Continuity or a clean break? A revolutionary’s testimony

I can’t understand how the courts have sentenced a group of young protestors to an outrageous number of years in prison…

By Gladys Marel Garcia (Joven Cuba)

HAVANA TIMES – Sixty-three years after our Revolution’s victory – guided by the patriotic ideology of the Mambises and Marti of political freedom, social justice and anti-imperialism – and as a veteran of the revolutionary process, I can’t understand how the courts have sentenced a group of young people to an outrageous number of years in prison for taking part in the spontaneous protests on July 11th and 12th 2021. Eight months ago, they demanded a solution to the vulnerable crisis their families and the Cuban people are going through, with shortages and high prices of food, medicines and other essentials that condemn them to a life in poverty.

The courts have charged them with sedition and theft. The social uprising sparked spontaneous protests across the country. I’m still waiting for incriminating evidence that proves all of these young defendants took part in vandalistic acts, throwing stones, sticks and Molotov cocktails. Even so, the courts that have wrongfully tried and sentenced them, as the protest spontaneously broke out with the right to demand their rights. It wasn’t about sedition (or insurrection, rebellion or conspiracy). Nor was it theft, although some criminals took advantage of the situation to rob stores and take goods, which they should answer to the Law for.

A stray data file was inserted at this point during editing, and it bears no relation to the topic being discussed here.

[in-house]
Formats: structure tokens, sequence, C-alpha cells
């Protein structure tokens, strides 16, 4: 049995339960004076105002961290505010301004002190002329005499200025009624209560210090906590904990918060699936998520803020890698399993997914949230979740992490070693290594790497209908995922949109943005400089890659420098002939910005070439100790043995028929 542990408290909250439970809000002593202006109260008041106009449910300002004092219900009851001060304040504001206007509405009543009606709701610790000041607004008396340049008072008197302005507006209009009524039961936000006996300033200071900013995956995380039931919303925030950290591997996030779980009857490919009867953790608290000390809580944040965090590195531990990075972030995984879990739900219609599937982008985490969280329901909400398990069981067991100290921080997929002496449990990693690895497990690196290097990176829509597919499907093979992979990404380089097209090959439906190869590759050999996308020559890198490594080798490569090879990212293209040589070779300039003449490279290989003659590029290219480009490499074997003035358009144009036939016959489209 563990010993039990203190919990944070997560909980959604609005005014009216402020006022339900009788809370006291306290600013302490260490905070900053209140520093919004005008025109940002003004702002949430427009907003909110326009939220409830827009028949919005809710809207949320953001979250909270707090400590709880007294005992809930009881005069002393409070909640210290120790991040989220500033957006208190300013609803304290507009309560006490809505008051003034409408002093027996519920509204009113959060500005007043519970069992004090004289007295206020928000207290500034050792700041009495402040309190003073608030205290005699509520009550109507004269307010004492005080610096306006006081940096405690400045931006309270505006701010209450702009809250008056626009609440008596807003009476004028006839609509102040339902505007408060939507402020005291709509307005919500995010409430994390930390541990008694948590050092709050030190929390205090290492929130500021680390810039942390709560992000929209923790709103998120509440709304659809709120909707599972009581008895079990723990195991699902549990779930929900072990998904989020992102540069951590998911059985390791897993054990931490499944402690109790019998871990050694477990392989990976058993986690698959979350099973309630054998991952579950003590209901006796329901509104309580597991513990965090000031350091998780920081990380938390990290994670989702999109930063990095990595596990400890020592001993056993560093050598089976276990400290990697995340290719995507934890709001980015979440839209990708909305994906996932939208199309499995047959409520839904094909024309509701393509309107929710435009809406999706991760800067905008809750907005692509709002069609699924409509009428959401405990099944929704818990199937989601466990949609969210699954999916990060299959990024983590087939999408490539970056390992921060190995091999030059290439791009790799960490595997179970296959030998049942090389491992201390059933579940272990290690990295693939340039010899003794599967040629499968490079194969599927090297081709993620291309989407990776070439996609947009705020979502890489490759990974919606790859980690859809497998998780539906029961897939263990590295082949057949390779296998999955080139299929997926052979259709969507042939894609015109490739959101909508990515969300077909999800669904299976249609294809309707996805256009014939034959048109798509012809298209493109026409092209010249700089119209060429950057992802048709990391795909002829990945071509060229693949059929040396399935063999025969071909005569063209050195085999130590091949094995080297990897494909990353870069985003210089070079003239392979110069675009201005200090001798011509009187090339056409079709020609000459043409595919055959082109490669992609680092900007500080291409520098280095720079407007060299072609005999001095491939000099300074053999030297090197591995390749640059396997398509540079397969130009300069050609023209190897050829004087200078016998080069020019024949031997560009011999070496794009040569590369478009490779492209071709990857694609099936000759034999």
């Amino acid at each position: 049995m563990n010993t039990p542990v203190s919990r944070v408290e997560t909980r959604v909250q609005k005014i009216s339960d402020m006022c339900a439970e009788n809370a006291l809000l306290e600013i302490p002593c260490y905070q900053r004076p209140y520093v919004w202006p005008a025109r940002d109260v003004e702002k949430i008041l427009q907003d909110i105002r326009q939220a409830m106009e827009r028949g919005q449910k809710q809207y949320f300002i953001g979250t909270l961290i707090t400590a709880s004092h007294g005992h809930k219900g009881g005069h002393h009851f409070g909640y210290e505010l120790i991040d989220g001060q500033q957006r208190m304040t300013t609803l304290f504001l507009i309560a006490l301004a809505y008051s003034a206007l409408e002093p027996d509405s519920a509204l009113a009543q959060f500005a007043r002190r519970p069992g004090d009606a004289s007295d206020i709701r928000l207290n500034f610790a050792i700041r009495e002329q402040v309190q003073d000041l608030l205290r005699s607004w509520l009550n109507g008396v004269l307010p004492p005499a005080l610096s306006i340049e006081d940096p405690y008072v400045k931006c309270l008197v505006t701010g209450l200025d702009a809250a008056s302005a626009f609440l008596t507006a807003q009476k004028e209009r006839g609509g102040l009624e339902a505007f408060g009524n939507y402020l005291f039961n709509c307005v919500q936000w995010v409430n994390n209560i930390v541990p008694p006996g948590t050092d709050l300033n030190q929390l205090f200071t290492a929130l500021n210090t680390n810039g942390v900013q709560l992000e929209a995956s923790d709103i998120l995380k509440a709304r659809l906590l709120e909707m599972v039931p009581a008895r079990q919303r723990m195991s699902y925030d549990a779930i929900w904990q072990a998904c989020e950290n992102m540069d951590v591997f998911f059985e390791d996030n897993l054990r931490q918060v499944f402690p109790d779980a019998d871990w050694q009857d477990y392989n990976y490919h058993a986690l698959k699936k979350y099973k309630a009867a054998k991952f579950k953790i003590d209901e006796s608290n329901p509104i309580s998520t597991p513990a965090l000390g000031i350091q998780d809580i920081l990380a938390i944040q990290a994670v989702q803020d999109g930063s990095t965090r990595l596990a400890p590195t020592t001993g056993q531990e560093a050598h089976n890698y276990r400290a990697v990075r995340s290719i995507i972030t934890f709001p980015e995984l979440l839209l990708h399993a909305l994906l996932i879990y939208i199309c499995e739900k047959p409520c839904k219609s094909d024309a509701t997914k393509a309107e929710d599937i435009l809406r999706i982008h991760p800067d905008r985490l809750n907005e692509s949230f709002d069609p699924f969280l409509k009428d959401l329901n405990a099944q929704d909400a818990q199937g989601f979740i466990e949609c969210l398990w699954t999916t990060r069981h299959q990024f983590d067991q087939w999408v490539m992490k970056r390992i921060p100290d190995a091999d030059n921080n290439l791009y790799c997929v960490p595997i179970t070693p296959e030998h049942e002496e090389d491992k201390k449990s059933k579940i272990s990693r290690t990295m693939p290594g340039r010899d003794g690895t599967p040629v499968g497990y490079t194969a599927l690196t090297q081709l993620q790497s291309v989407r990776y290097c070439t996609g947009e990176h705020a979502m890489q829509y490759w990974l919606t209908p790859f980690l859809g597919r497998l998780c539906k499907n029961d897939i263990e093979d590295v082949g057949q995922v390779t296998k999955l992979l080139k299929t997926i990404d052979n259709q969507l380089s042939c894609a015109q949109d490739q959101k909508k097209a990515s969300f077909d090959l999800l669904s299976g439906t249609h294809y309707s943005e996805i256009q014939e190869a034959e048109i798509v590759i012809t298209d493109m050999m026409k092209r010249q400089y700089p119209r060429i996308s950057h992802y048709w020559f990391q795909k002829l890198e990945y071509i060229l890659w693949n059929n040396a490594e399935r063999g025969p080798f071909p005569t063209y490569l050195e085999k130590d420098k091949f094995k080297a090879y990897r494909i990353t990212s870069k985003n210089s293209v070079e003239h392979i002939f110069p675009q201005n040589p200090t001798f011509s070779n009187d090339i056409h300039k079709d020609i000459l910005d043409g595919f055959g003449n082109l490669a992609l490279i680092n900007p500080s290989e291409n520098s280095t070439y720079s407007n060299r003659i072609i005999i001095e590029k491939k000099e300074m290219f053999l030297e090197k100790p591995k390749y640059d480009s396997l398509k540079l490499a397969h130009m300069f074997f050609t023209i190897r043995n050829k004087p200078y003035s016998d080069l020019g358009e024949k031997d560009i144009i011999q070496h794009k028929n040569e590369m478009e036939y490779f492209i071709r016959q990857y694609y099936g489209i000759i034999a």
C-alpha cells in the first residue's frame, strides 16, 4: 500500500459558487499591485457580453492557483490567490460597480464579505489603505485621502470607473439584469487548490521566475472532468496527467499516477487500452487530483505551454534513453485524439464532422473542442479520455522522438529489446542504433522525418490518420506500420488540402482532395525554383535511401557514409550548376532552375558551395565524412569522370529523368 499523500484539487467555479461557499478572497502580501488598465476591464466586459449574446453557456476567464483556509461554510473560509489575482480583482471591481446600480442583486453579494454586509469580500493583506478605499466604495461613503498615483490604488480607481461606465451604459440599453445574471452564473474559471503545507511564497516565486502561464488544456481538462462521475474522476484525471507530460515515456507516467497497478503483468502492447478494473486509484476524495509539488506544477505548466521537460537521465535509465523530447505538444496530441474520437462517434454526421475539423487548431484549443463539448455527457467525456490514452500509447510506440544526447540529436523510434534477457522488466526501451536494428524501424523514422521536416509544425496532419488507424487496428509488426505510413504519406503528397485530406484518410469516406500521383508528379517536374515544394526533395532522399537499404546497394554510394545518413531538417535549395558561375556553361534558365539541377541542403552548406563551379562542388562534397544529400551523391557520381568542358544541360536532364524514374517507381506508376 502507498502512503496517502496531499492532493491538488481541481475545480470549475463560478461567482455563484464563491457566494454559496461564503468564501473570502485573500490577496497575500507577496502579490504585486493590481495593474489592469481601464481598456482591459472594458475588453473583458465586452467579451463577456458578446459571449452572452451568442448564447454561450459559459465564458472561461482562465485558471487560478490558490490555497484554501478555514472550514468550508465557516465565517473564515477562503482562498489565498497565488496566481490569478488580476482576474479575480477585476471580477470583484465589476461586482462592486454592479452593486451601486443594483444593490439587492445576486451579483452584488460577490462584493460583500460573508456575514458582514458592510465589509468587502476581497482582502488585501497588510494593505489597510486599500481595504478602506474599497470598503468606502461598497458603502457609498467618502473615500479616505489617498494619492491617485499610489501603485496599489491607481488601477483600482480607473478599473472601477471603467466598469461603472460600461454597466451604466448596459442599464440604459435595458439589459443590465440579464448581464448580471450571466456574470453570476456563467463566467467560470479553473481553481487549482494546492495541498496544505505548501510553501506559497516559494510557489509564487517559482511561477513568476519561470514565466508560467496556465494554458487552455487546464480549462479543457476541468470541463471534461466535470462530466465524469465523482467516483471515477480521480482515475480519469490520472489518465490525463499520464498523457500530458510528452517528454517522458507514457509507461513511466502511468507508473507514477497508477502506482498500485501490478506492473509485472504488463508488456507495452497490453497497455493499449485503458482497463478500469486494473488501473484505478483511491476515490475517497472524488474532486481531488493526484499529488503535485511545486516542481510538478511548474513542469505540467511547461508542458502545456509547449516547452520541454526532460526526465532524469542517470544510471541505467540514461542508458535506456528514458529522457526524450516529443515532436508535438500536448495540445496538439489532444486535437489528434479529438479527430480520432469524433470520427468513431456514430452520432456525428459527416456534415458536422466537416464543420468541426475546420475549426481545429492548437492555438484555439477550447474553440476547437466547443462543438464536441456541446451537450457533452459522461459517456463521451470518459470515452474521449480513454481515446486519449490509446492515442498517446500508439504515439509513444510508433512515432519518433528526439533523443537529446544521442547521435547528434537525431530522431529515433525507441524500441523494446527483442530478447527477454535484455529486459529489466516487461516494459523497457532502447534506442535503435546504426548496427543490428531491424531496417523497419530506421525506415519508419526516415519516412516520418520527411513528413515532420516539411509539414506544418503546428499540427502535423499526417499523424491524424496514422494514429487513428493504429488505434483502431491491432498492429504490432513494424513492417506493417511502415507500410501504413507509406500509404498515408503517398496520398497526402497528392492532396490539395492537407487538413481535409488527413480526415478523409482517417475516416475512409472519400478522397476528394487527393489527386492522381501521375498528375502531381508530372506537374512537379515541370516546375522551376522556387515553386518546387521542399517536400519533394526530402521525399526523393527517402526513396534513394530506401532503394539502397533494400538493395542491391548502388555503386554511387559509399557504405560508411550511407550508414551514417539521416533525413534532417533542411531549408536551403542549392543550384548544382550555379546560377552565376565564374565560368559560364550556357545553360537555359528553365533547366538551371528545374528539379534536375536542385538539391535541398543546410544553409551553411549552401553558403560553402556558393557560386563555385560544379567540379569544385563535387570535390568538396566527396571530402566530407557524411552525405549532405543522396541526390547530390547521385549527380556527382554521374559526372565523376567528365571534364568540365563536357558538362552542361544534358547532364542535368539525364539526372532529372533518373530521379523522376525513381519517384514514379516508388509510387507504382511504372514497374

Protestors didn’t carry weapons, nor were they linked and guided by US imperialism, or led by any counter-revolutionary organization in Cuba. We didn’t see this on July 11th and 12th, on the TV, or news or subsequent reports, nor in any official press and social media. Just like no counter-revolutionary organization claimed leadership for the social uprising and protests.

The only ones carrying weapons and objects to attack protestors were the police, as well as men and women dressed as civilians, who beat whoever they could find, even if they were minors. One of them shot a participant in the uprising dead, and he still hasn’t been taken to trial for it.

Faced with these facts, my mind wanders back to the funeral protest that took place for the first time in Santa Clara, on May 27, 1957. The dictatorship, and by extension the police and repressive apparatus, had given the order to bury martyrs just with their families present.

Young people gathered outside the funeral home, where the bodies of Agusin Gomez Lubian, Chiqui, and Julio Pino Machado – who were killed in an explosion during one of our actions the day before – refused to comply with Lieutenant- Colonel Cornelio Rojas’ command of taking off their armbands and other demands, so the military officer found himself forced to go to Margot Machado (one of the provincial MR 26-7 leaders and mother of Julio, the leader of the uprising in this city) for them to listen to her.  

Hours passed by and the young people just got more and more fired up with Cornelio Rojas’ insisting that the young men only be buried with their family members present, as General Officer Pilar Garcia had ordered from the capital.